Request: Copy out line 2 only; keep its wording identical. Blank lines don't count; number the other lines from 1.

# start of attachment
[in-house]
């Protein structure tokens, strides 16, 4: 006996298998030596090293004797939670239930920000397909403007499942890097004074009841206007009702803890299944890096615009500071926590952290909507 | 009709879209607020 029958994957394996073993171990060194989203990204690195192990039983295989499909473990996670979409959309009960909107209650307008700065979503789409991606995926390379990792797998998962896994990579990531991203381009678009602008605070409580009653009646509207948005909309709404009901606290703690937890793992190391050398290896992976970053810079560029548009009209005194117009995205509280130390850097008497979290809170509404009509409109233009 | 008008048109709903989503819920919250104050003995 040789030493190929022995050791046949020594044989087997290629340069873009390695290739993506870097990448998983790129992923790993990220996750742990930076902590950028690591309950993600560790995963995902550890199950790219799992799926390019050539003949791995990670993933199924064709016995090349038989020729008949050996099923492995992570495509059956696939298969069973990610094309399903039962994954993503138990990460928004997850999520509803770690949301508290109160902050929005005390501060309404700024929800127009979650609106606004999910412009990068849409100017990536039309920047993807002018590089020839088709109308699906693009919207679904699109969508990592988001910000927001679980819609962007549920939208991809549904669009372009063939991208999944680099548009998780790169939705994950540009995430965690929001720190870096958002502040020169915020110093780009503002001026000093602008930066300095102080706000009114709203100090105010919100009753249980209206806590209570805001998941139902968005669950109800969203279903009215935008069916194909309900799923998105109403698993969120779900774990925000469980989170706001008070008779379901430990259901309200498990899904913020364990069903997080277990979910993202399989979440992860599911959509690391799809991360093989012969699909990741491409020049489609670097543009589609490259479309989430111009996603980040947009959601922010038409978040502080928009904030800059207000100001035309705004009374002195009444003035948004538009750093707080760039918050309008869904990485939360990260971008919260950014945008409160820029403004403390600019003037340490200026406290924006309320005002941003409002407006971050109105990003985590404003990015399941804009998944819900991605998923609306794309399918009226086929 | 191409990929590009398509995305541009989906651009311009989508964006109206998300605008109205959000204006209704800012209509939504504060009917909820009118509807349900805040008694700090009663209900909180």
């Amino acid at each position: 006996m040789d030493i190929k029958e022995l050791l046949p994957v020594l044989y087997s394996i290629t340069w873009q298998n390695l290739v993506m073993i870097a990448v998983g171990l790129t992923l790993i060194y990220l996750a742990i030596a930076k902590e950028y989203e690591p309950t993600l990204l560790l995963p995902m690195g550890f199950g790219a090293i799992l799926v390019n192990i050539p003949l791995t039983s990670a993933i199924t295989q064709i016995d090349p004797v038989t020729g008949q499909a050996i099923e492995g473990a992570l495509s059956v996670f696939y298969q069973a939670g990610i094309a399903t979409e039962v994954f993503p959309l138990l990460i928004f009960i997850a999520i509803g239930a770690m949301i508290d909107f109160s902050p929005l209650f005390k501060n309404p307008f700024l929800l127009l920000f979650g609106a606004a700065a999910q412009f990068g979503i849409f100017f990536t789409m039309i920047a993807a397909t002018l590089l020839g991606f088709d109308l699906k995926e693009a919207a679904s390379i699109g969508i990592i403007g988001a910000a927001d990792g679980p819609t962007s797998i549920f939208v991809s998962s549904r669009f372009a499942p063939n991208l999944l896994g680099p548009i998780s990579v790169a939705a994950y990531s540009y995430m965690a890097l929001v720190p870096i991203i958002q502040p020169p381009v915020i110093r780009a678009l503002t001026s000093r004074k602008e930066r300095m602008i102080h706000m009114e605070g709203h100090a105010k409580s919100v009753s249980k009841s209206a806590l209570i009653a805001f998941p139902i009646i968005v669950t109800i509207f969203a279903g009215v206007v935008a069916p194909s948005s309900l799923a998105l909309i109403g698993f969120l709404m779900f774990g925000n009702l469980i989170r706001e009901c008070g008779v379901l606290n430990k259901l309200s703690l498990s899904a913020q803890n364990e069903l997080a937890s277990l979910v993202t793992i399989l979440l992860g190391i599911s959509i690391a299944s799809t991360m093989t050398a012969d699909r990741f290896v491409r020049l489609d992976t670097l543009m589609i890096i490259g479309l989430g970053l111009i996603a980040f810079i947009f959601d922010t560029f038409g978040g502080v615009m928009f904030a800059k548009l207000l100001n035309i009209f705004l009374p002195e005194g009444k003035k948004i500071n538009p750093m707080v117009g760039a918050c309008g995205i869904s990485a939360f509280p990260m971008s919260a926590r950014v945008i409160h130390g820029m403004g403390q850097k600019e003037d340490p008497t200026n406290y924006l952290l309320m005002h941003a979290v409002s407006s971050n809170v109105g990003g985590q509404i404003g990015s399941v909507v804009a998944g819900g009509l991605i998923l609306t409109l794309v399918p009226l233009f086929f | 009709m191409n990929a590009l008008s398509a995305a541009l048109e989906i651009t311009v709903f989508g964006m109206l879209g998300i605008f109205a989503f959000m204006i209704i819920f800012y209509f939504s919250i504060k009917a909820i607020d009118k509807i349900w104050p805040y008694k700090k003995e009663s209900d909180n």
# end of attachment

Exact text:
């Protein structure tokens, strides 16, 4: 006996298998030596090293004797939670239930920000397909403007499942890097004074009841206007009702803890299944890096615009500071926590952290909507 | 009709879209607020 029958994957394996073993171990060194989203990204690195192990039983295989499909473990996670979409959309009960909107209650307008700065979503789409991606995926390379990792797998998962896994990579990531991203381009678009602008605070409580009653009646509207948005909309709404009901606290703690937890793992190391050398290896992976970053810079560029548009009209005194117009995205509280130390850097008497979290809170509404009509409109233009 | 008008048109709903989503819920919250104050003995 040789030493190929022995050791046949020594044989087997290629340069873009390695290739993506870097990448998983790129992923790993990220996750742990930076902590950028690591309950993600560790995963995902550890199950790219799992799926390019050539003949791995990670993933199924064709016995090349038989020729008949050996099923492995992570495509059956696939298969069973990610094309399903039962994954993503138990990460928004997850999520509803770690949301508290109160902050929005005390501060309404700024929800127009979650609106606004999910412009990068849409100017990536039309920047993807002018590089020839088709109308699906693009919207679904699109969508990592988001910000927001679980819609962007549920939208991809549904669009372009063939991208999944680099548009998780790169939705994950540009995430965690929001720190870096958002502040020169915020110093780009503002001026000093602008930066300095102080706000009114709203100090105010919100009753249980209206806590209570805001998941139902968005669950109800969203279903009215935008069916194909309900799923998105109403698993969120779900774990925000469980989170706001008070008779379901430990259901309200498990899904913020364990069903997080277990979910993202399989979440992860599911959509690391799809991360093989012969699909990741491409020049489609670097543009589609490259479309989430111009996603980040947009959601922010038409978040502080928009904030800059207000100001035309705004009374002195009444003035948004538009750093707080760039918050309008869904990485939360990260971008919260950014945008409160820029403004403390600019003037340490200026406290924006309320005002941003409002407006971050109105990003985590404003990015399941804009998944819900991605998923609306794309399918009226086929 | 191409990929590009398509995305541009989906651009311009989508964006109206998300605008109205959000204006209704800012209509939504504060009917909820009118509807349900805040008694700090009663209900909180």